Shixin Chen, Vice President of the Asian Development Bank, analyzed the measures taken in Asian countries during the pandemic, and suggested four areas of development, investments in which could help overcome the dire consequences of the crisis.
To date, more than 700 thousand people have died from coronavirus infection worldwide. The high infectiousness of the virus means that repeated restrictions must be introduced where disease outbreaks reappear. This situation has been observed in several countries, including Kazakhstan, India, Pakistan, China and, more recently, Vietnam. Focusing on high-performance segments of the economy is a rational approach to achieving the new norm.
Revitalizing four key areas could help developing countries in Asia cope with the new normal and find a path to economic recovery.
First, the health sector needs to be revitalized. There is a significant gap not only in hospital infrastructure, but also at the primary health care level. In response to the pandemic, developing countries in Asia have made record-breaking investments in strengthening the health sector. The Indian government in April this year allocated about $ 1.9 billion to strengthen measures to combat COVID-19. This was followed by the recent announcement of a major comprehensive public health system strengthening program. Bangladesh, Nepal, Pakistan, Uzbekistan and Kazakhstan have adopted similar approaches in their pandemic response plans. There is also a significant gap in the health sectors such as pharmaceuticals and health insurance. The current level of investment is insufficient to achieve universal health coverage (UHC), but countries are committed to reaching UHC by 2030.
For reference: On 23 September 2019, at a high-level meeting within the framework of the session of the United Nations General Assembly, a political declaration (A / RES / 74/2) was adopted, in which Member States reaffirmed that health is a necessary condition and at the same time an end result and an indicator of performance on the social, economic and environmental dimensions of sustainable development and the implementation of the 2030 Agenda for Sustainable Development. They also reaffirmed their commitment to achieving universal health coverage (UHC) by 2030 in order to scale up global efforts to build a healthier world.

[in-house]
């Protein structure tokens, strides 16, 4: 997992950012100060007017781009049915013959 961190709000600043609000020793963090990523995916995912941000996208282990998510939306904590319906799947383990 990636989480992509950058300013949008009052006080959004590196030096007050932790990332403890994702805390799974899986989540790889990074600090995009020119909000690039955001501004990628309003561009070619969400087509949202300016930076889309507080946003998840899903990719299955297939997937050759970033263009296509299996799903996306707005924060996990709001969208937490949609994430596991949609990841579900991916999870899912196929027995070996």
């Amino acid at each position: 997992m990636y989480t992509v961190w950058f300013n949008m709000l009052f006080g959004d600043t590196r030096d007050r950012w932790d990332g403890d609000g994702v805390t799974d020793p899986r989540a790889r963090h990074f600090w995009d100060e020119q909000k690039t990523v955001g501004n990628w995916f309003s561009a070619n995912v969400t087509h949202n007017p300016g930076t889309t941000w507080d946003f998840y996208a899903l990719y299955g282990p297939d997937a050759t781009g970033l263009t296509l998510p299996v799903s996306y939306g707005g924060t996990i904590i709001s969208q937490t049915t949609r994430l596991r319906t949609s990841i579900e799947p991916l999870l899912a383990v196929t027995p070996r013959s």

Second, there is a need to revitalize the social protection sector, which remains fragile and financially fragile in developing Asia. In response to COVID-19, great efforts have been made to reach the most vulnerable populations broadly. For example, the Pakistani government has allocated $ 1.2 billion in emergency remittances to 16.9 million low-income families. In Nepal, over a million poor families have benefited from similar programs.
However, social safety nets require a long-term effort to develop databases, registration and monitoring systems, and provide strong budgetary support. The development of the social security sector will contribute to economic integration and sustainable growth.
Third, digital technology needs to be revitalized. The pandemic is changing human behavior and social norms. Web platforms are widely recognized for their effectiveness in organizing the process of working at a distance.
Digital technology is increasingly being used in government, procurement and education. The strategic development of digital technologies will have a huge impact on the quality of service growth and the development of IT architecture.
Fourth, the global supply chain needs to be revitalized. During the isolation regime, the global supply chain was disrupted, resulting in severe economic damage worldwide.
For example, Bangladesh’s textile exports were hit by canceled orders and supply disruptions to raw materials in Pakistan, Nepal, Uzbekistan and Georgia. In the face of a pandemic, it became necessary to urgently rebuild the global supply chain.
The development of a high-level intermodal transport system, better trade facilitation and more efficient trade finance and supply chain financing mechanisms need to be pursued.
Asian countries have frequently faced crises and unstable economic situations over the past decades. For example, after the Asian financial crisis in 1997-1998. The region has undertaken painful but necessary regulatory reforms to its important financial institutions.
The COVID-19 pandemic is also a challenge that should prompt a number of timely and necessary changes. In the current conditions of the pandemic, returning to normal operation looks difficult and it will take time for the economy to recover. However, focusing on these 4 key areas can offset the losses and help to realize the potential of developing countries in Asia.
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